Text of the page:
Helen Weeds has published what seems to be a reworking of her Paper, ‘TV Wars: Exclusive Content and Platform Competition in Pay TV’ in the August Issue of the Economic Journal. Continue reading “Content, exclusivity & profitability”
I was thinking about the Brexit vote and the way that Immigration came to dominate the debate; there were a couple of factually based articles which examined the numbers, and some economic analysis which argues that like a deficit, immigration is a good thing. Anyway, despite the fact that evidence is of no use in a post truth environment, I decided to have a look at the figures. It’s also a good opportunity to repeat Luke Sorba’s joke, that Socialists treat immigration as the Victorians did sex, we know it happens but don’t want to talk about it. Here are my notes. The number of economic migrants coming to the UK from the EU over the last 5 years is under 30,000 p.a. Given the amount of noise made by the outers, I was expecting the numbers to be much higher. Is this really accurate i.e. have I made a mistake? I’d be grateful for any comments. (It looks like my numbers are 10% of others, so I need to check this out.) When I say, I’d be grateful for comments, I’d be grateful for comments on my methods. Continue reading “UK Immigration”
Like a goal kick chant. While researching my EU referendum contributions unlike some I did some research. Here it is. Continue reading “The economics of brexit”
I was pushed to look at some of the Banking Regulation reform performed by the last government. My focus was to look at the Vickers aka Independent Commission on Banking and the legislative response. The key proposal is practical measures to protect domestic savings from foreign risk by de-merging or separating the retail and investment banking arms of the large banks. The next stage in this article would be to collect comments/link around the adequacy or otherwise of the timetable for adoption and the politics behind it. The Banking Reform Act was passed in 2013. Continue reading “Banking Regulation Reform”
Is there any theory that talks to human optimism or pessimism when making estimates in the context of contracts. I have worked with project managers who when estimating effort & duration look to counter the uplift applied by people who think they’re going to have to do what they’re estimating and will be treated more harshly for being late than early. There’s some type I & type II error stuff here. I think it also applies to risk probability estimation, the cost of not reserving and the reputation damage to the assessor (of under estimating) may both lead to an over-estimate being made.
Surowiecki, in wisdom of crowds states that the betting exchanges (and books) are accurate estimators more so than opinion polls because people have measurable stake in the decision.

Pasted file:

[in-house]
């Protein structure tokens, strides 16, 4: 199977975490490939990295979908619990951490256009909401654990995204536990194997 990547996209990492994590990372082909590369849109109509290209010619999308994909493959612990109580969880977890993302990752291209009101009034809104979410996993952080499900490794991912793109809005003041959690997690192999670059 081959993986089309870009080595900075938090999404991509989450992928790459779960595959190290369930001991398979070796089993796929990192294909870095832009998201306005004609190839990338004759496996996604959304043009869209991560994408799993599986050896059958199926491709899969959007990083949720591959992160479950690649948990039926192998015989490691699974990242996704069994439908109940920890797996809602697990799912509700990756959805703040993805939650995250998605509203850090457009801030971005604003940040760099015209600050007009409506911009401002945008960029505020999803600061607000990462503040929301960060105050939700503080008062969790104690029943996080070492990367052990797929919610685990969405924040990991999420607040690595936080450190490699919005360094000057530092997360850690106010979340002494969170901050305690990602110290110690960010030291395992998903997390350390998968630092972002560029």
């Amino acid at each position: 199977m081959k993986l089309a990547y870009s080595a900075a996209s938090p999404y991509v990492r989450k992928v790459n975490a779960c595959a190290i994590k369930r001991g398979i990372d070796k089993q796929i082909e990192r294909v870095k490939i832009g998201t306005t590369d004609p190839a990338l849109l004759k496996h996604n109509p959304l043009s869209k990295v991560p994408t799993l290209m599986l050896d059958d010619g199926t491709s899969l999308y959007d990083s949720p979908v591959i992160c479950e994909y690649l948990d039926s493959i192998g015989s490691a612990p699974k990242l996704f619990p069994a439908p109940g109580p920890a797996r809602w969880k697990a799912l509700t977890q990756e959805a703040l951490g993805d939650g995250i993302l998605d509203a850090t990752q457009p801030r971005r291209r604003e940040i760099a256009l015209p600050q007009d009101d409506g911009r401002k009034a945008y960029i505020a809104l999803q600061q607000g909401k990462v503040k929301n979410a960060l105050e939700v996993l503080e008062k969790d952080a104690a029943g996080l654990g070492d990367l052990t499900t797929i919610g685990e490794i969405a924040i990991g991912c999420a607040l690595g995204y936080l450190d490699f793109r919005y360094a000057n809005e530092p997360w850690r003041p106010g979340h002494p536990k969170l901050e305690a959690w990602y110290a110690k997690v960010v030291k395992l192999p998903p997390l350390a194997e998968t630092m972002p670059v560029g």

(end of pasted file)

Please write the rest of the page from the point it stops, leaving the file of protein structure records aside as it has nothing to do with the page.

Has anyone written about this?
I wrote two blog articles on the 2014 Budget, one pretty snippy about the patronising nature of the bingo and beer tax changes and the Tory boasting and one on the impact on annuity providers in the UK. Here are some of the sources I came across either before or after writing them.
I also made a note of some sources on annuity price theory.
While researching my articles on the UK 2014 budget, I wanted to write a quick note on Annuity prices, yields and interest rates, I came across nothing easy to find, but did come across these,
There is a companion wiki article on the UK 2014 Budget.
A loan involves a bank giving someone a wedge of cash in exchange for an agreed periodic payment.
An annuity involves a bank giving someone an agreed periodic payment in exchange for a wedge of cash.
They are the same thing! So we should be able to price them the same way.
Trying to build a time series showing cost of housing as a proportion of income.
The facts aren’t easy to find, and the graphing technique isn’t easy either, given the income distribution range and the geographic income and house pricing diversity.
I used a google search on housing costs as a proportion of income trend, which finds nothing obvious on the first page. I have also checked out the ONS site, and their Housing and Households page which has House Prices Report, on further inspection on the data tab there is a Housing Prices report which has historical data and table 28 may be what I need. ONS refers to DCLG
I also moved onto the FRS which is now at the DWP site.
Researching demand, I ran a google search on “london is the world’s top city for multi-millionaires”, I was looking for a sepcific City AM article, which I found, it seems the article was based on a report by a London Consultancy called Wealthinsight and was probably handled better at the Guardian where they have widget on their datablog.